I often begin talks by asking my audience three questions:
“How many of you would say that demand in your lives has increased significantly during the past several years?”
“How many of you,” I ask next, “expect that demand in your lives is going to get even greater during the next several years?”
For both, nearly every hand goes up.
“Ok,” I say, “so here’s the $64,000 question: How many of you expect your capacity to rise right along with demand?”
A lone soul or two raises a hand, usually tentatively. A wave of nervous laughter typically follows. It’s as if everyone senses they ought to be alarmed, but instead they just feel sucker-punched. Why is that?
The answer seems clear to me. Throughout our lives, we've taken our capacity — the fuel in our tanks — for granted. It's no big deal to spend down our resources, or the planet's, so long as we're assuming there will always be more available.
The problem is that demand is outstripping our capacity. To mildly mix metaphors, we're dancing as fast as we can, but we're increasingly running on empty.
We're in an energy crisis, and this one is personal.
The company I run, The Energy Project, helps reenergize individuals and organizations. Over the past six months, we've fielded dozens of calls from executives at large companies sharing the same message: It's unsustainable.
The paradigm of "more, bigger, faster" — the free market rallying cry ever since the industrial revolution began 200 years ago— has hit a wall. As more and more of us reach our limits, the rules of the game need to change.
It's axiomatic that the greater the performance demand, the greater the need for intermittent renewal — time to rest, reflect, reset and recharge.
Human beings aren't designed to run like computers: at high speeds, continuously, for long periods of time. By mimicking them, they're ending up running us.
The only resources that last are those we renew. As part of my own intentional effort to manage demand, I sleep at least 8 hours a night, nap more frequently, work out more religiously, and take more regular breaks during the work day.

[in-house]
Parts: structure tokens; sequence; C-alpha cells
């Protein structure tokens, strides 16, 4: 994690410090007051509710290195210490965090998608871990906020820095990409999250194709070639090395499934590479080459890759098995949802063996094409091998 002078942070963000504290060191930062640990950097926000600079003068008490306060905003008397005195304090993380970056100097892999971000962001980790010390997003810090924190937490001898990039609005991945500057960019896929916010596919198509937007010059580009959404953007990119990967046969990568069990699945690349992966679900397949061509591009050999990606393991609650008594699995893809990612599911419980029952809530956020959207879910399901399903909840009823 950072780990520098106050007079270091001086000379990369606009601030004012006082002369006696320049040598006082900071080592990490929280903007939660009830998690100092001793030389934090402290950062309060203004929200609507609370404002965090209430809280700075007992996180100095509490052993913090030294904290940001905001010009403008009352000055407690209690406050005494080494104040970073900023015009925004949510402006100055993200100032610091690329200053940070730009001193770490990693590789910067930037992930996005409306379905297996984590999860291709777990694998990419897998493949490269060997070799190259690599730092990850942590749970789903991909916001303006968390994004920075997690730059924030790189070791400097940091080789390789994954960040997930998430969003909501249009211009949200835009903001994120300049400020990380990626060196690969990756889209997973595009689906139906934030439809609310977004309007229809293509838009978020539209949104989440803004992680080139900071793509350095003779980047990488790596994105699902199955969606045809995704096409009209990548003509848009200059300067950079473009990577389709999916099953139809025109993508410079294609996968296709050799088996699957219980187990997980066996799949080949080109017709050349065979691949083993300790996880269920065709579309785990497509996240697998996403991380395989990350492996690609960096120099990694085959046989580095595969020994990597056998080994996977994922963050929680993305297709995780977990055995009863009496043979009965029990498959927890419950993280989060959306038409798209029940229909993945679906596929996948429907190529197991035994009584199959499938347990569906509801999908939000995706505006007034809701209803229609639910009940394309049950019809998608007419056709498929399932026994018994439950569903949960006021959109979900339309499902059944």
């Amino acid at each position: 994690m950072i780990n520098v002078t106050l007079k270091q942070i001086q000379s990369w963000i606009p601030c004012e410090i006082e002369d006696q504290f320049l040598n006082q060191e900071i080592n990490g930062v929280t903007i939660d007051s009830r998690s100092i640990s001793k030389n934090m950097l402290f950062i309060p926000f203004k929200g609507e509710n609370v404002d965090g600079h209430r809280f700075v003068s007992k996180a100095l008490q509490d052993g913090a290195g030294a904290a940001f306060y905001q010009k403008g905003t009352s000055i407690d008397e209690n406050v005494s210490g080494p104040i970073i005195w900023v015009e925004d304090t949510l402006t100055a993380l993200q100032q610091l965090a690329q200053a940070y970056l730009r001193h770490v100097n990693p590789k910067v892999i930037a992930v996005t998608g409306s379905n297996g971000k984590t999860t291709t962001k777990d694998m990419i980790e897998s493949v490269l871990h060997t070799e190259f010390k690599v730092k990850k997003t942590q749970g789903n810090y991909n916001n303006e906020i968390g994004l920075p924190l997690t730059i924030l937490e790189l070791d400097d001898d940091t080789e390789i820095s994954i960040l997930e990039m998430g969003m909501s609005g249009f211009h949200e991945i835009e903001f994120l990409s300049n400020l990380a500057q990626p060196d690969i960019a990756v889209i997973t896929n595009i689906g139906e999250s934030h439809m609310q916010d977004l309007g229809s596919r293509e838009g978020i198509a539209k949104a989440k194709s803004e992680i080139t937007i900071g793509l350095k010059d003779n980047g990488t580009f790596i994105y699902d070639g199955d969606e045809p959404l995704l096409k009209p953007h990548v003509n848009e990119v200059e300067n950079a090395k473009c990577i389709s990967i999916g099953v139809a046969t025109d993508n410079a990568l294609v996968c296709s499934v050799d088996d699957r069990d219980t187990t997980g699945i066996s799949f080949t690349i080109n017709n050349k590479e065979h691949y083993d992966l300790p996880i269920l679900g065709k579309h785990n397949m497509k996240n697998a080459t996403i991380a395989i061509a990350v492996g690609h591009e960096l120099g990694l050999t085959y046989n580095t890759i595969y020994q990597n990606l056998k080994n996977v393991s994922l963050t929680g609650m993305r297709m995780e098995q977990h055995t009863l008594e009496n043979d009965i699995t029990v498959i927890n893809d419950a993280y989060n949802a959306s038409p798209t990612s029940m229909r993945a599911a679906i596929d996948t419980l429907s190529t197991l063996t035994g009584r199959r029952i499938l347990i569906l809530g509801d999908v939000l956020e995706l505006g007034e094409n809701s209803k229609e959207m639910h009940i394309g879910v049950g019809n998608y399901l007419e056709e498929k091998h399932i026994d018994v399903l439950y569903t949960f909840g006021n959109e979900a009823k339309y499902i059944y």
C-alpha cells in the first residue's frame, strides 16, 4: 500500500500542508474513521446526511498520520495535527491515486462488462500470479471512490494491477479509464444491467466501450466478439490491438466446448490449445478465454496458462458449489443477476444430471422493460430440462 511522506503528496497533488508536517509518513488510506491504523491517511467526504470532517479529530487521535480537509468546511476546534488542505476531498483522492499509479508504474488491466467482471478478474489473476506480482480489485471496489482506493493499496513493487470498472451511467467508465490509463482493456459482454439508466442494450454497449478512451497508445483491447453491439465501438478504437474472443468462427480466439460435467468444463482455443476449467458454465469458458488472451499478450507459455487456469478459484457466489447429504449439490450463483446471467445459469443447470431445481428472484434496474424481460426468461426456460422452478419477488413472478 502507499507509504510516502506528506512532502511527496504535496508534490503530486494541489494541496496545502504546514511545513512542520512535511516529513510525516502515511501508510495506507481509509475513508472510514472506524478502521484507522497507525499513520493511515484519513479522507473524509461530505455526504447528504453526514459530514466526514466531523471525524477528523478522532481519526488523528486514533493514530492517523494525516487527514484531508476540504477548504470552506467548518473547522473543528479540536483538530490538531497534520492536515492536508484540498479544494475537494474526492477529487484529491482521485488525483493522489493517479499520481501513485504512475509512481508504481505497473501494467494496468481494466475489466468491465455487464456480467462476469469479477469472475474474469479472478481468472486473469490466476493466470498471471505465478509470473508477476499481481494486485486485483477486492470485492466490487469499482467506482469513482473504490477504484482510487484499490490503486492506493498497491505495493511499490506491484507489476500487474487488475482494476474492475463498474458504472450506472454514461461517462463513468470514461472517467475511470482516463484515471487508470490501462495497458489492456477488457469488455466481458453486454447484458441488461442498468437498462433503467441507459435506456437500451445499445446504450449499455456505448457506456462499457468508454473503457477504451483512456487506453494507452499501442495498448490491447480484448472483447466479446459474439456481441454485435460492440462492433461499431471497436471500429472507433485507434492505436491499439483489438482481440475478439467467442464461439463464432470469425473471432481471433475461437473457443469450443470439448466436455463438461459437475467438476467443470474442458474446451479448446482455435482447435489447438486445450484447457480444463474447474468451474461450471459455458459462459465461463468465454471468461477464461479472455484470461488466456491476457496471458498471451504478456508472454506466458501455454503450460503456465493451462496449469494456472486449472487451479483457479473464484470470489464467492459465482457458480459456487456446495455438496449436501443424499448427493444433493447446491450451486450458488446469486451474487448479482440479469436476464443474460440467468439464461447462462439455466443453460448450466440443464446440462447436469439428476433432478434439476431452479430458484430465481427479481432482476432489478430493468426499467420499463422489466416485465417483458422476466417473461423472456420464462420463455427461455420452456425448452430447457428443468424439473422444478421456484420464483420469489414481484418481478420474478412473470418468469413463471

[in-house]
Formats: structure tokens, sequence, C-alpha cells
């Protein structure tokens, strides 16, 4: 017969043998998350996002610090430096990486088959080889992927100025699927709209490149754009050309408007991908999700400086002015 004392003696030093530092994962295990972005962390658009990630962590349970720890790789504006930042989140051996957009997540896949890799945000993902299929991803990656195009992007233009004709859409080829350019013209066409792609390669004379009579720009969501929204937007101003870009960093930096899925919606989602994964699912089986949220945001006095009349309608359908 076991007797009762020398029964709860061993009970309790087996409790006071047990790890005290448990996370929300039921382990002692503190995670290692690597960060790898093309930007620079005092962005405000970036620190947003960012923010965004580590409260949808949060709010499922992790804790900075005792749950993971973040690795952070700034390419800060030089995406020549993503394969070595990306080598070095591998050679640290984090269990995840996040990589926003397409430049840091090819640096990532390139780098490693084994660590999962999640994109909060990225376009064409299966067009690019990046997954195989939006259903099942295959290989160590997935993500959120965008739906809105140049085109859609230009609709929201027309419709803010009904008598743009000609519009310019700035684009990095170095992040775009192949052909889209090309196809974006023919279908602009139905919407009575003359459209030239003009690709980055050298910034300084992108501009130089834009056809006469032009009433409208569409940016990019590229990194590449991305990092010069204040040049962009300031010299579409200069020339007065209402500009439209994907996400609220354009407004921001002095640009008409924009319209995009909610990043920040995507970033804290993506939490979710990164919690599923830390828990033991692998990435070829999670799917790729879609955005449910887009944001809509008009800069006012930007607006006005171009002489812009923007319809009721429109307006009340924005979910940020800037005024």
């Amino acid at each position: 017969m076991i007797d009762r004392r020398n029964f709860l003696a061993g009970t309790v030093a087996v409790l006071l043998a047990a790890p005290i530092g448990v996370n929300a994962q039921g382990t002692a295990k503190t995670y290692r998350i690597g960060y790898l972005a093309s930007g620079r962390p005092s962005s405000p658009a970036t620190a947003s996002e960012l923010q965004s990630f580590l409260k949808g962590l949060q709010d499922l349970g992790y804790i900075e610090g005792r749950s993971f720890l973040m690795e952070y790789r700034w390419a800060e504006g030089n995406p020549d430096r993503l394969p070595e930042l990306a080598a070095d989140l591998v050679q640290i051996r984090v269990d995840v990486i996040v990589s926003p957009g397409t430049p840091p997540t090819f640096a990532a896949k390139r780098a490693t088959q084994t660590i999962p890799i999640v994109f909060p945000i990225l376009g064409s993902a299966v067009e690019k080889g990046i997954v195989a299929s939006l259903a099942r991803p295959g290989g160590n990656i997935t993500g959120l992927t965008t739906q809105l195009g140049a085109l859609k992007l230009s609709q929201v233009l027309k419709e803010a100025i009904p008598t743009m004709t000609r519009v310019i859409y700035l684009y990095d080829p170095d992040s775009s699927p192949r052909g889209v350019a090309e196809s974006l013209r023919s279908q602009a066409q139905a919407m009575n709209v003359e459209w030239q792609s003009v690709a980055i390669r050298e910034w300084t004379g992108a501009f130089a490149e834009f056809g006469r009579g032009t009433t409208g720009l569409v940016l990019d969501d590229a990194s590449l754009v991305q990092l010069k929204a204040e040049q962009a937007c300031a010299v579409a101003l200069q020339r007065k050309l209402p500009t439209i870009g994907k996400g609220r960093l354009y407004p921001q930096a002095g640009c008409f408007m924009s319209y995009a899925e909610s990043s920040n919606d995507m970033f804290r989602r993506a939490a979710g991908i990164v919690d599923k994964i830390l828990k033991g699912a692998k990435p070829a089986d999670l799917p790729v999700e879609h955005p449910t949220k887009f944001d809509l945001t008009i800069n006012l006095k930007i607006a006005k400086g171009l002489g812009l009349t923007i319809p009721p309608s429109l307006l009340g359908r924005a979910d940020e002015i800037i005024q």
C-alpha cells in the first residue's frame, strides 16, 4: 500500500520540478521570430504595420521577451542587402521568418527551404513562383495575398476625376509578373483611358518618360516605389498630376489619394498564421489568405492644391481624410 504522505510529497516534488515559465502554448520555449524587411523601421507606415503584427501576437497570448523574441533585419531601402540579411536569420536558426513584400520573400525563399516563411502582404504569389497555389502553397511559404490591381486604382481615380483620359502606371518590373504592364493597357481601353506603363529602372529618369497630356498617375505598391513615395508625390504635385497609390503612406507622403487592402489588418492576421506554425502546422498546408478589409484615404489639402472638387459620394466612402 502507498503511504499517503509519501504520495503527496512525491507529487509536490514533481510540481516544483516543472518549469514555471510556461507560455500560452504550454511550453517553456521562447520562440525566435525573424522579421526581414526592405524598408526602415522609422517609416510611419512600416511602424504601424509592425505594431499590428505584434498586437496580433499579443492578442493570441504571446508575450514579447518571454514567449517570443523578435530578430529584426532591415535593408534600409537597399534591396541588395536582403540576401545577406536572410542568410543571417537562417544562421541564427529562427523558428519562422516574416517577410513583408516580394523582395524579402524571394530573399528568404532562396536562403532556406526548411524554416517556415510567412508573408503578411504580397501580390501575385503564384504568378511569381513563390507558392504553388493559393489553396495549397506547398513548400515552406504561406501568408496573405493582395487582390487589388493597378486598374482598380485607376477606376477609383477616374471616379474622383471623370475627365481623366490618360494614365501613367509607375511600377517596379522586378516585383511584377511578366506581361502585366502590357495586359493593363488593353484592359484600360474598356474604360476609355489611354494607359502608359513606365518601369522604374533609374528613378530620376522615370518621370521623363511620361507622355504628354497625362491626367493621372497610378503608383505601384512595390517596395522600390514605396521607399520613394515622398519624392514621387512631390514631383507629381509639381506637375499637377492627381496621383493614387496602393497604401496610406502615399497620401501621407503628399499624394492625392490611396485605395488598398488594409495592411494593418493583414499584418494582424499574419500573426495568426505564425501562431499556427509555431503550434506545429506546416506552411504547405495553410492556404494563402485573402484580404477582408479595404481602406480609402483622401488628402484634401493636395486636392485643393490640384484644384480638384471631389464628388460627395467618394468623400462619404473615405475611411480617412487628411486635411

I do so because I spend more energy than ever during the hours I am working. But even with all my intentional focus on renewal, I hit my own wall last week. On Thursday, feeling tired after lunch, I told my team I was going to take a nap in the room we have set aside for that purpose. It's something I do at least a couple of times a week, for 20 to 30 minutes, and I find it's incredibly reenergizing.
The difference was that this time I slept for more than two hours. When I woke up, I still felt tired — and puzzled about why. It didn't take long to figure it out. For the past eight weeks, I'd spent at least two to three days traveling. It had taken a cumulative toll.
I know from our clients that I'm far from alone. Nearly every week now I hear their stories, and they are remarkably alike.
There's the senior executive at a big consumer products company who told me she can't remember the last time she was able to focus on one thing, uninterrupted, for more than 30 minutes.
There's the technology executive who has nearly 1000 unread emails in his inbox. "Are any of them important?" I asked him. "How would I know?" he replied.
Just last week, I had a conversation with an HR executive at a leading financial institution. He was calling because two of his firm's most important executives — each paid millions and millions of dollars — had come to him saying they just weren't sure they could keep it up anymore.
They each listed their challenges: incredibly long hours, relentless travel, 24-7 digital demands, time away from their families and insufficient energy to even take care of themselves. Sound familiar?
"Can you help?" this executive asked. I told him we could, because I know we have strategies that work. But I also know we can't solve it alone. Companies need to take up the cause of a new way of working.
The companies that build competitive advantage in the years ahead aren't going to do it by seeking to get more out of their people. They'll do it instead better meeting people's core needs — physical, emotional, mental and spiritual — so they're freed, fueled and inspired to bring more of themselves to work every day.
Think of it this way: Would you rather have someone working at 60 per cent of capacity for 11 hours a day, or someone who only puts in eight working hours a day, but by taking breaks to renew and recharge, is able to operate at 95 per cent capacity?
You do the math.
(If you're interested in how you're doing, take The Energy Audit.)